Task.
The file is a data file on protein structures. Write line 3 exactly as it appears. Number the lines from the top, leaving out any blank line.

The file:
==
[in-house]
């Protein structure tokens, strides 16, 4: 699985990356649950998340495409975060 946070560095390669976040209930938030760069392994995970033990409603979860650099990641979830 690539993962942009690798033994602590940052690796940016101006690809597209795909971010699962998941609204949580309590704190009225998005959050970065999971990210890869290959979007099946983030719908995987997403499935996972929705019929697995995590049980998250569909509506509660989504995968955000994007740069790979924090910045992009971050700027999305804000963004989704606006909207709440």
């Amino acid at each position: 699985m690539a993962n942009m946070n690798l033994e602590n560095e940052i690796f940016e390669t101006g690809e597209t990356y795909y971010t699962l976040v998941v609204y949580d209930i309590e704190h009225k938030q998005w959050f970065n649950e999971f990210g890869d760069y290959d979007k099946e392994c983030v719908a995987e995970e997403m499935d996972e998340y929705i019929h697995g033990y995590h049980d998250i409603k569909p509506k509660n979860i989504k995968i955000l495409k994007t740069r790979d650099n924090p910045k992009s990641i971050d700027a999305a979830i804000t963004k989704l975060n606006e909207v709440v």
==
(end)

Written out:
């Amino acid at each position: 699985m690539a993962n942009m946070n690798l033994e602590n560095e940052i690796f940016e390669t101006g690809e597209t990356y795909y971010t699962l976040v998941v609204y949580d209930i309590e704190h009225k938030q998005w959050f970065n649950e999971f990210g890869d760069y290959d979007k099946e392994c983030v719908a995987e995970e997403m499935d996972e998340y929705i019929h697995g033990y995590h049980d998250i409603k569909p509506k509660n979860i989504k995968i955000l495409k994007t740069r790979d650099n924090p910045k992009s990641i971050d700027a999305a979830i804000t963004k989704l975060n606006e909207v709440v």